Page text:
Fresno manager Bob Mariano and his staff wanted Gary Brown to stand a little taller.
Now that he's heeding the advice, he again looks like the player who hovered over much of the prospect world two years ago.
It took Brown a while to come around, but now he's all ears and the results are coming fast. One day after his first four-hit game of the season, the Giants' No. 2 prospect put together what Mariano described as the "best game he's had all year," going 3-for-5 with a homer and double on Tuesday in the Grizzlies' 7-2 loss to Tucson.
Mariano and hitting coach Russ Morman have been preaching most of the same things to Brown for most of the season. But despite hitting .199 through 59 games, MLB.com's No. 89 overall prospect remained stuck in his old ways.
"Gary's been real reluctant to really make adjustments," Mariano said. "Some guys just take some time and are a little stubborn."
Mariano and Morman wanted Brown to get taller in his stance and work down to the ball more in his swing. The manager said Brown's swing had gotten long, noting he was "in and out of the zone real quick." As Brown told MiLB.com after his four-hit game on Monday, "I wasn't doing much right."
With the aid of special assistant Shane Turner, Mariano and Morman finally got through to Brown over the weekend while the team was in Salt Lake City.
"He really started opening up and asking questions to Shane and us about what he needed to do," Mariano said. "We looked at some video of him in [Class A Advanced] San Jose and he was taller in his setup back then, and that allowed him to stay above the ball in his setup and stay through the zone.
"He's been asking more questions and been more receptive to some teaching that Russ was trying to get through to him and Shane Turner was trying to get through to him. And he just started catching on fire."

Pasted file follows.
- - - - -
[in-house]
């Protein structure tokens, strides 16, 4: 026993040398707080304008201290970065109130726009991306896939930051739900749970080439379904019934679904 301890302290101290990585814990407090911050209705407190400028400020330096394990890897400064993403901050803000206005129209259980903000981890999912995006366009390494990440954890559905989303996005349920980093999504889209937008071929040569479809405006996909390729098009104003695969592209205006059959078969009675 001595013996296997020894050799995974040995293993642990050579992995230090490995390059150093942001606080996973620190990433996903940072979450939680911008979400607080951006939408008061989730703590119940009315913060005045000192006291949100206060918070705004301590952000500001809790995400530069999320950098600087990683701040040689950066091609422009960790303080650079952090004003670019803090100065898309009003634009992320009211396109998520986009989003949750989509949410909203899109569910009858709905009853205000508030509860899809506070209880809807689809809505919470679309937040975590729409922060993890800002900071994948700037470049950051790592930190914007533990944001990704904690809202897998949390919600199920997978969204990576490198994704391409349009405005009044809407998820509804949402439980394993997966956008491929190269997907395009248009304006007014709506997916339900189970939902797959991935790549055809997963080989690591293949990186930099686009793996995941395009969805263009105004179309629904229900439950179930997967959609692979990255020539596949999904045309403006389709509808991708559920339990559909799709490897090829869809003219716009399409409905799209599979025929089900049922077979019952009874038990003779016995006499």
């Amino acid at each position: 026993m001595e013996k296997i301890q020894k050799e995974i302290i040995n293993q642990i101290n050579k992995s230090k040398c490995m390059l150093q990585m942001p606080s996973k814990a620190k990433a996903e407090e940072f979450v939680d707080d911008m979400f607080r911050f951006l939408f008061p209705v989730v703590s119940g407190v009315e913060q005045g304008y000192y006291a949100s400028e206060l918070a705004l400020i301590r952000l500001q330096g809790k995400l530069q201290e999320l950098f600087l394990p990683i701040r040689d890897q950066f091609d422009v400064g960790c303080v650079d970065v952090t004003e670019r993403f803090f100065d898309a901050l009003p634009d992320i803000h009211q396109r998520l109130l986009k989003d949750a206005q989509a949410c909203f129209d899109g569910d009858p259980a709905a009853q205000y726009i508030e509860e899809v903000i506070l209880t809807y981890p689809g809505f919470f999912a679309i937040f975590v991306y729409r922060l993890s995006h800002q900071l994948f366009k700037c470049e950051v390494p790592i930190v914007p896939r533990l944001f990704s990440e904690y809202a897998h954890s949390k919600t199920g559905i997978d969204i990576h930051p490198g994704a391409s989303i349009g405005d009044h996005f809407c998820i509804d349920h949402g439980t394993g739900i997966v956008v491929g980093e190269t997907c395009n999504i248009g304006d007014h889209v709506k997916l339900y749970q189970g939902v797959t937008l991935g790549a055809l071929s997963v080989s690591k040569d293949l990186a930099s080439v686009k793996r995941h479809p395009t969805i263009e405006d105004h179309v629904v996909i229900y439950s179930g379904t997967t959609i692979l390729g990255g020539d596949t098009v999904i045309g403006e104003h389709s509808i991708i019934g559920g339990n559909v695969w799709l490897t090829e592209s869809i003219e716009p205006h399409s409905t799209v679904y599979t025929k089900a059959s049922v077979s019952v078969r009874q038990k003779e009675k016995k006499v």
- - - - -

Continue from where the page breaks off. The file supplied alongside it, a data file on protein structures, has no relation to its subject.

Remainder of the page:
Brown snapped out of a 4-for-32 funk with two hits on Sunday, then doubled and homered in Monday's 4-for-5 effort against Tucson. On Tuesday, he led off the bottom of the first inning with his fifth homer of the season. He lined a double to center field in the seventh and laced a single back up the middle in the ninth.
"He hasn't done that all year," Mariano said of Brown's three line drive hits.
The 24-year-old outfielder is showing signs of the versatile talents that shot him up prospect lists in 2011. He was named California League Rookie of the Year and the Giants' top prospect -- 48th overall heading into the 2012 season -- after batting .336 with 14 homers, 53 stolen bases and a .925 OPS.
Last season, Brown earned mixed reviews at Double-A with a .279 average and .731 OPS. This year, his prospect stock took a hit as his numbers diminished.
Mariano thinks the rocky first half could prove a blessing in the long run, as the struggles finally pushed Brown to open up and accept a little coaching.
"Sometimes failure is your best teacher as a coach," Mariano said. "You let guys fail and they have to take a couple steps back before they can take steps forward. Sometimes guys take time to make adjustments and are more open to it. Gary, he was kind of, he was real receptive earlier.
"He's catching fire and putting together some good at-bats, and that's something we've been waiting for for a long time."